Getting so tired of this advisor vs selfhelp debate on Moneyweb. Over and over the same story. Some people are simply not interested in chasing their money all the time and leave it to people whose work it is to do so. Nobody works for free, but apparently financial advisors must. Pore over your computer and read about money, you will maybe make more, or not, if you are not really savvy. Or you can choose to look at the sunset, enjoying a glass of wine. Bit less money, lot more life.

Griet, nobody ever said that they don’t want to pay for services rendered, the issue is and will always be the method used to pay for such a service.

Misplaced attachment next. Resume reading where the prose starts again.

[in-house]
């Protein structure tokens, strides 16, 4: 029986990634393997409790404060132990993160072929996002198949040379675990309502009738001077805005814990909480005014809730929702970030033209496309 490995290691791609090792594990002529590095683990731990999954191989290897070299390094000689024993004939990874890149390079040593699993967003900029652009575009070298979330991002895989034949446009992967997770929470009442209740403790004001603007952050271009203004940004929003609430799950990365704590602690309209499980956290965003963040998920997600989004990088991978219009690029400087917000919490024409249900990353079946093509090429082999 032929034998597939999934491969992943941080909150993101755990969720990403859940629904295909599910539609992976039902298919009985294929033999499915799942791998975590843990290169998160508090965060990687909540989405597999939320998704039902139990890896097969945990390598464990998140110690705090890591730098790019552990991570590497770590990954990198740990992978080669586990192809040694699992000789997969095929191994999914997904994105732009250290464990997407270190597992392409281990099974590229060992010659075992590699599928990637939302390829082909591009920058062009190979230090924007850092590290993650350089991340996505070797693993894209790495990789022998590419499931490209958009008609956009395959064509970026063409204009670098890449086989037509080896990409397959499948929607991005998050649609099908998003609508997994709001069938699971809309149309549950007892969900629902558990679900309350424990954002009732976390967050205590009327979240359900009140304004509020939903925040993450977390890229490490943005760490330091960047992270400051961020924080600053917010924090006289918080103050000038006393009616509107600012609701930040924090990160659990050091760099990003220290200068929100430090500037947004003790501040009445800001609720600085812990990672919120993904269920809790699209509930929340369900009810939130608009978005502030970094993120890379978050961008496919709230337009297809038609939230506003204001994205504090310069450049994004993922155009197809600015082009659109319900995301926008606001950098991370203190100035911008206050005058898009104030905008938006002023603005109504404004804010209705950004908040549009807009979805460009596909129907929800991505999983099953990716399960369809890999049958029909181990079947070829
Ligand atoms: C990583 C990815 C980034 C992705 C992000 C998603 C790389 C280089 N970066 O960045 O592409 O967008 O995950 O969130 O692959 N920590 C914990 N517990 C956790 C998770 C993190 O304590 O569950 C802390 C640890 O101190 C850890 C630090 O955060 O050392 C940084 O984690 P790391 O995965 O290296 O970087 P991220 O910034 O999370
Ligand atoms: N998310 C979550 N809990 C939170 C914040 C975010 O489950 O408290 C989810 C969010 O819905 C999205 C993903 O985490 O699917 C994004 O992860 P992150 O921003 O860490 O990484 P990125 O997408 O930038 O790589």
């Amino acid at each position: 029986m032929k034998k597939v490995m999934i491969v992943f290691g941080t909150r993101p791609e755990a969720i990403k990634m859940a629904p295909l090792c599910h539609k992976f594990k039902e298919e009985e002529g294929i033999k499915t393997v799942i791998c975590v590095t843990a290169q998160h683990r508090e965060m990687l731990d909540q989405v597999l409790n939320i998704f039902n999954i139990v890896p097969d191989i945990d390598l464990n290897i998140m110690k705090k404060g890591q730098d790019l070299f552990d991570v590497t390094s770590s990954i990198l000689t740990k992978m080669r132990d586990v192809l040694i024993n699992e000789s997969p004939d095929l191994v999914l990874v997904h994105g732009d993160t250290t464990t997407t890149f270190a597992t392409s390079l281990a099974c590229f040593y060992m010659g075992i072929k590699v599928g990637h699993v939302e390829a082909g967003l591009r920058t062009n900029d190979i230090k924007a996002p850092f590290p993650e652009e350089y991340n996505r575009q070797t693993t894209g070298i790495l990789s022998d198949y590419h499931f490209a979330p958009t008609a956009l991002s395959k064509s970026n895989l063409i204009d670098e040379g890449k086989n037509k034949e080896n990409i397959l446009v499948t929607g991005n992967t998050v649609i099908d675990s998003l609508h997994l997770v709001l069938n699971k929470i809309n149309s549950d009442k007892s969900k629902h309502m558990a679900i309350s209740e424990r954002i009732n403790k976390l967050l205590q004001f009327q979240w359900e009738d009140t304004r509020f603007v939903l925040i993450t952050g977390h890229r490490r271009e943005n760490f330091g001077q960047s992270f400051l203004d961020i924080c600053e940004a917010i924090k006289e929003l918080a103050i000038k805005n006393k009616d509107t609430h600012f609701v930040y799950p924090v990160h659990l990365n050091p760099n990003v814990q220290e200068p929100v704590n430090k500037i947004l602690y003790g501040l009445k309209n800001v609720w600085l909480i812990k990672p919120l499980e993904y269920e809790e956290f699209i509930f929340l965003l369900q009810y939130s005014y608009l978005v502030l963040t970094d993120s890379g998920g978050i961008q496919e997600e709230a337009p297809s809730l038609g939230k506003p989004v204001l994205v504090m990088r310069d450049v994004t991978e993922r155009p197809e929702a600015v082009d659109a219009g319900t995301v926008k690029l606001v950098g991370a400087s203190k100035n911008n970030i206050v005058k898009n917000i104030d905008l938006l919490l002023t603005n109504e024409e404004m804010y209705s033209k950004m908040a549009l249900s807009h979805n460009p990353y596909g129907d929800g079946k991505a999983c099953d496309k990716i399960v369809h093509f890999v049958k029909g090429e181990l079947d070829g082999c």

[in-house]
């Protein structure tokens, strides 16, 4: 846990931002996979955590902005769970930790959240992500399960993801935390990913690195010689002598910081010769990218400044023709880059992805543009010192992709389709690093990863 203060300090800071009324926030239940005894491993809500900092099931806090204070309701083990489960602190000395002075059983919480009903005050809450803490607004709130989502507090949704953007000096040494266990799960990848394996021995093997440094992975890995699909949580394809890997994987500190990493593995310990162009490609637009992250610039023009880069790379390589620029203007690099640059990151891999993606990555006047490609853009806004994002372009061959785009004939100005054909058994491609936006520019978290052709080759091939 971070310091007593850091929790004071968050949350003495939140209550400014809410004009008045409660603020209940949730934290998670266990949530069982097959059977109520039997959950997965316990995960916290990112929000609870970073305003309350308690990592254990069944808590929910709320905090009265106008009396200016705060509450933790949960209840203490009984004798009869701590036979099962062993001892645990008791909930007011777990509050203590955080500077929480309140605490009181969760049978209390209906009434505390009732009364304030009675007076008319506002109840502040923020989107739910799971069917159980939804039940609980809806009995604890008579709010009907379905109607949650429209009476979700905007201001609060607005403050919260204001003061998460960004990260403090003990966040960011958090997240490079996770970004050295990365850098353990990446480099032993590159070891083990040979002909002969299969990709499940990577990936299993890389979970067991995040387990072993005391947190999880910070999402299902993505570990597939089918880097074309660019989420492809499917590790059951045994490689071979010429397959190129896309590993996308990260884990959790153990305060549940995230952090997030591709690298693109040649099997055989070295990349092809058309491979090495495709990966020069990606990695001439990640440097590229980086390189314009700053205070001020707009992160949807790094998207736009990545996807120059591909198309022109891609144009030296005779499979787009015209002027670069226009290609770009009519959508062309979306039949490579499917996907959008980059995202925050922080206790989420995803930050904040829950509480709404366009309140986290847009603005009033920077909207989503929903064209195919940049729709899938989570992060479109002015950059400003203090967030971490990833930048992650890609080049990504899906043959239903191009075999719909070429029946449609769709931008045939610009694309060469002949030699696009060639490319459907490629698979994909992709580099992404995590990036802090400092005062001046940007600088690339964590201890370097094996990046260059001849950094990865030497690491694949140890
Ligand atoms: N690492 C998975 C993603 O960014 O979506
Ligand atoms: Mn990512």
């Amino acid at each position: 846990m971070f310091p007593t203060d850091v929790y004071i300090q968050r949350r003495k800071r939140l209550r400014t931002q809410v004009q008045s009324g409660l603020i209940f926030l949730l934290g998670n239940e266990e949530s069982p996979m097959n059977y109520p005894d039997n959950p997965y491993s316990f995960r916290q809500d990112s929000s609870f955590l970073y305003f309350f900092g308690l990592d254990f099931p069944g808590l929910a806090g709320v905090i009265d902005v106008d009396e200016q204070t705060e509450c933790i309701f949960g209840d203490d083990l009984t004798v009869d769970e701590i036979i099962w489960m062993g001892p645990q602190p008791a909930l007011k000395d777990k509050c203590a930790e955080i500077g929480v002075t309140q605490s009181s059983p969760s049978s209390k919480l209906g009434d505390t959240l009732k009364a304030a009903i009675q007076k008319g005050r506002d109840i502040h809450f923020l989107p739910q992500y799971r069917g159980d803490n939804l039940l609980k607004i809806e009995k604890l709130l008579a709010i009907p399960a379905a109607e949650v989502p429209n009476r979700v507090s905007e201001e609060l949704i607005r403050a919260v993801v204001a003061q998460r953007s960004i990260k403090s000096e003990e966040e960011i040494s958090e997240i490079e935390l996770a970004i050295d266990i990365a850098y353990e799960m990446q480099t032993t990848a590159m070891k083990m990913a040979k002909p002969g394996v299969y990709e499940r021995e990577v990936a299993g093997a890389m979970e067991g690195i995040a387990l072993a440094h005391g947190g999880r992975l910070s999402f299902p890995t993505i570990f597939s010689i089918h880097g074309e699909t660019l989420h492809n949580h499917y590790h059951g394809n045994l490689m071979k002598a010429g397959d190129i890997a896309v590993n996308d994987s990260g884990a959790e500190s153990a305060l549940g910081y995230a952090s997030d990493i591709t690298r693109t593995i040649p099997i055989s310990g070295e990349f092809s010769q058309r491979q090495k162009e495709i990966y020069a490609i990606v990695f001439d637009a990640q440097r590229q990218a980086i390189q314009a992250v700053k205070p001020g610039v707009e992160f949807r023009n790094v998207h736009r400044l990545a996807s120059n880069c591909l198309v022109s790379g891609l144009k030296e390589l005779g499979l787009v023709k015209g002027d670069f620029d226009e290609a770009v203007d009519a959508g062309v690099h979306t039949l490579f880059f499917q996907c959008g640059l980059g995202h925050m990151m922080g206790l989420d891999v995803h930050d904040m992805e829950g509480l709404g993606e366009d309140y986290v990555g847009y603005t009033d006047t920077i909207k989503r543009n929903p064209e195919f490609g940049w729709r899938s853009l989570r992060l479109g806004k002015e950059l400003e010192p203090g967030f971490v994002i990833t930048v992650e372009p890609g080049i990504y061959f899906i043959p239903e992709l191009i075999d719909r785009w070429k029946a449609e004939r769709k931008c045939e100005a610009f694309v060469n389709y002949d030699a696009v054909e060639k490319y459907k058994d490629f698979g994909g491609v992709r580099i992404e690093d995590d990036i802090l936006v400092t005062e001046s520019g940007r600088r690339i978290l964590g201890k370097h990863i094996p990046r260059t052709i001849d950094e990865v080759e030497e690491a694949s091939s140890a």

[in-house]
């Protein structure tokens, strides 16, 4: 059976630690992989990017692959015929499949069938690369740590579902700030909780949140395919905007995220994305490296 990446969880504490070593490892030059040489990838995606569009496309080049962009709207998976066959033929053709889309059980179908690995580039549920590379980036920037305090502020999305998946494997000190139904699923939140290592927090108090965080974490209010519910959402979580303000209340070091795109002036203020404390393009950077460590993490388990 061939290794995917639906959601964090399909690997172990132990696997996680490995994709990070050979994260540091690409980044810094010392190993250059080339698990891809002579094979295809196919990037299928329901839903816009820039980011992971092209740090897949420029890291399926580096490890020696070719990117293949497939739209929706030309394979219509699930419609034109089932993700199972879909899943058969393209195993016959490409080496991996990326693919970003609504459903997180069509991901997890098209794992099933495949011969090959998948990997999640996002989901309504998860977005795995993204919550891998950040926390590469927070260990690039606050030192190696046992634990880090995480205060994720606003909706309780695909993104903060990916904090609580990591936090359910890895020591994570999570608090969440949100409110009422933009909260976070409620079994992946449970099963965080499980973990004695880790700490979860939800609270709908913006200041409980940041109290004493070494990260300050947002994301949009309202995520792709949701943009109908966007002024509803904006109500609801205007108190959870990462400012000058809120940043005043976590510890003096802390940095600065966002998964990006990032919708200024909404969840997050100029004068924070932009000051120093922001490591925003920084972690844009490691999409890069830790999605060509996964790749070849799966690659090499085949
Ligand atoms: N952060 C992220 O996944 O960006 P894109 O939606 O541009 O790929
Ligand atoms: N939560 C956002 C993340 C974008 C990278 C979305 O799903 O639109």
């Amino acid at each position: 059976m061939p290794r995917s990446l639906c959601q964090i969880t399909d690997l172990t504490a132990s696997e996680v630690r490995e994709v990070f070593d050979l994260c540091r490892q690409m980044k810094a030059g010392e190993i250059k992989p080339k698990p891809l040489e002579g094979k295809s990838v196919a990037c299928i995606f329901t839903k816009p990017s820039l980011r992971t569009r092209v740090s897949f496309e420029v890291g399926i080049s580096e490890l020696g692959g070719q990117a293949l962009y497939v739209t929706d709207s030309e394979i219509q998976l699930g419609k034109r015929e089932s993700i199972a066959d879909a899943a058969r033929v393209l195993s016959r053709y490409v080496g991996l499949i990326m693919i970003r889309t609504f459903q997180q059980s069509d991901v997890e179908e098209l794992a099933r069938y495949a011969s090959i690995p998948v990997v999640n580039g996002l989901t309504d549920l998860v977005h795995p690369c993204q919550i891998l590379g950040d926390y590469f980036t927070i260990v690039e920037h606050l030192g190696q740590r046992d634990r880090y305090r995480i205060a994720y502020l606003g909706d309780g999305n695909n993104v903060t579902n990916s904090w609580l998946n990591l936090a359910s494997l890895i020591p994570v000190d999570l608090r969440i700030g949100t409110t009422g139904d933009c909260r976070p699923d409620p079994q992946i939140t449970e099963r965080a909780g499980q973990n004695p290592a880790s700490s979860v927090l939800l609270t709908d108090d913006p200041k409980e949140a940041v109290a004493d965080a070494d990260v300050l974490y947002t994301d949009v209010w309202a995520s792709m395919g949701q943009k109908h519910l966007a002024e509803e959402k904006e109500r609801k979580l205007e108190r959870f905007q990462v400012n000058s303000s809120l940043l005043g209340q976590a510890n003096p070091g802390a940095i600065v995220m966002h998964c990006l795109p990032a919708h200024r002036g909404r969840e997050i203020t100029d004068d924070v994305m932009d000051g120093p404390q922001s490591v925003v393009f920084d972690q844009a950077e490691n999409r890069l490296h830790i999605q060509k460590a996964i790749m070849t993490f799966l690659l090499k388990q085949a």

Other professionals charge a transparent fixed value.

The financial advisers charges a percentage of your entire portfolio. That is simply wrong since different people will be charged differently for the exact same service.

Wealth managers? Sorry but they are more like commission (spaza shop) vendors.
They are more worried about selling where they can earn the greatest commission, than managing wealth.

How many “Wealth Managers” follow their own advice? They are guessing the market like the rest of us.

What most professionals need is effective tax advice, and then investing to delay the payment of tax (in products that keep up with inflation).

My growth due to lowering my tax burden is multiple times more than the growth every year, as most “investments” hardly keep up with inflation.